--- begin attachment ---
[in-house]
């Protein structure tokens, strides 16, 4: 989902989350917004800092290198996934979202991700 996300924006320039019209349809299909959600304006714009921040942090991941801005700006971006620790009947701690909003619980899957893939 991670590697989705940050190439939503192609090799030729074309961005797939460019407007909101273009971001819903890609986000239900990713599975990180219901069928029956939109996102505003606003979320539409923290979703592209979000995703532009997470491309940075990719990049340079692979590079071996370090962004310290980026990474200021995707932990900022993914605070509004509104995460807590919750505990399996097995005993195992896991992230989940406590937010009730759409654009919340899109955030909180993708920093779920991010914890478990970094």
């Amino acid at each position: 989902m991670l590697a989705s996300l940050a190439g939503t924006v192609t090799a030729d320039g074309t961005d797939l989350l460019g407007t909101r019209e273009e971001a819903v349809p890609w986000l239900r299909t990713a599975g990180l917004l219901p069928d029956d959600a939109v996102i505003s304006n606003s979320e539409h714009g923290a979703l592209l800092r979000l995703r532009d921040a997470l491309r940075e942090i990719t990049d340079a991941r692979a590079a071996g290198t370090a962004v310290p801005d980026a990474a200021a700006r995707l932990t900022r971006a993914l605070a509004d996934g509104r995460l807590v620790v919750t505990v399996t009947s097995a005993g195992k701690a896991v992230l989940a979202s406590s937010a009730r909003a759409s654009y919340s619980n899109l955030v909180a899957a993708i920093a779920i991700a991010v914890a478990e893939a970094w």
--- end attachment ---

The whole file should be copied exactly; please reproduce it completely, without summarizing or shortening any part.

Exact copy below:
[in-house]
């Protein structure tokens, strides 16, 4: 989902989350917004800092290198996934979202991700 996300924006320039019209349809299909959600304006714009921040942090991941801005700006971006620790009947701690909003619980899957893939 991670590697989705940050190439939503192609090799030729074309961005797939460019407007909101273009971001819903890609986000239900990713599975990180219901069928029956939109996102505003606003979320539409923290979703592209979000995703532009997470491309940075990719990049340079692979590079071996370090962004310290980026990474200021995707932990900022993914605070509004509104995460807590919750505990399996097995005993195992896991992230989940406590937010009730759409654009919340899109955030909180993708920093779920991010914890478990970094």
């Amino acid at each position: 989902m991670l590697a989705s996300l940050a190439g939503t924006v192609t090799a030729d320039g074309t961005d797939l989350l460019g407007t909101r019209e273009e971001a819903v349809p890609w986000l239900r299909t990713a599975g990180l917004l219901p069928d029956d959600a939109v996102i505003s304006n606003s979320e539409h714009g923290a979703l592209l800092r979000l995703r532009d921040a997470l491309r940075e942090i990719t990049d340079a991941r692979a590079a071996g290198t370090a962004v310290p801005d980026a990474a200021a700006r995707l932990t900022r971006a993914l605070a509004d996934g509104r995460l807590v620790v919750t505990v399996t009947s097995a005993g195992k701690a896991v992230l989940a979202s406590s937010a009730r909003a759409s654009y919340s619980n899109l955030v909180a899957a993708i920093a779920i991700a991010v914890a478990e893939a970094w």